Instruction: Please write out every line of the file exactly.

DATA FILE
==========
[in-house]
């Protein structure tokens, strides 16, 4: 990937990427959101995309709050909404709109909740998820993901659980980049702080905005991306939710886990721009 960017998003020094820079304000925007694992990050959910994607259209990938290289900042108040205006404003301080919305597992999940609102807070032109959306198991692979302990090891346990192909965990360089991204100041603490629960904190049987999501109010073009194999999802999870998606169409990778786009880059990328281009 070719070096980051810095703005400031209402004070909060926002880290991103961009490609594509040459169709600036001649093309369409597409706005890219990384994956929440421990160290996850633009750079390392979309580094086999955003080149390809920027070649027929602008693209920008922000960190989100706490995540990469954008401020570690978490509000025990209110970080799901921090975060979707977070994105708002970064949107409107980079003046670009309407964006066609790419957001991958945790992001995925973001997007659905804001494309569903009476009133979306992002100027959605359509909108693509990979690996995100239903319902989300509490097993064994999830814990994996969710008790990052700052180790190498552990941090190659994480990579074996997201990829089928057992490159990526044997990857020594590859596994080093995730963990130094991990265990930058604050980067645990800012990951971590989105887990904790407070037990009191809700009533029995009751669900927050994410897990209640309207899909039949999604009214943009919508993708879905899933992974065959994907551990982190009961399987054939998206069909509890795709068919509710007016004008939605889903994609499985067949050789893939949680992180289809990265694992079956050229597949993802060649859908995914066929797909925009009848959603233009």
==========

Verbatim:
[in-house]
């Protein structure tokens, strides 16, 4: 990937990427959101995309709050909404709109909740998820993901659980980049702080905005991306939710886990721009 960017998003020094820079304000925007694992990050959910994607259209990938290289900042108040205006404003301080919305597992999940609102807070032109959306198991692979302990090891346990192909965990360089991204100041603490629960904190049987999501109010073009194999999802999870998606169409990778786009880059990328281009 070719070096980051810095703005400031209402004070909060926002880290991103961009490609594509040459169709600036001649093309369409597409706005890219990384994956929440421990160290996850633009750079390392979309580094086999955003080149390809920027070649027929602008693209920008922000960190989100706490995540990469954008401020570690978490509000025990209110970080799901921090975060979707977070994105708002970064949107409107980079003046670009309407964006066609790419957001991958945790992001995925973001997007659905804001494309569903009476009133979306992002100027959605359509909108693509990979690996995100239903319902989300509490097993064994999830814990994996969710008790990052700052180790190498552990941090190659994480990579074996997201990829089928057992490159990526044997990857020594590859596994080093995730963990130094991990265990930058604050980067645990800012990951971590989105887990904790407070037990009191809700009533029995009751669900927050994410897990209640309207899909039949999604009214943009919508993708879905899933992974065959994907551990982190009961399987054939998206069909509890795709068919509710007016004008939605889903994609499985067949050789893939949680992180289809990265694992079956050229597949993802060649859908995914066929797909925009009848959603233009």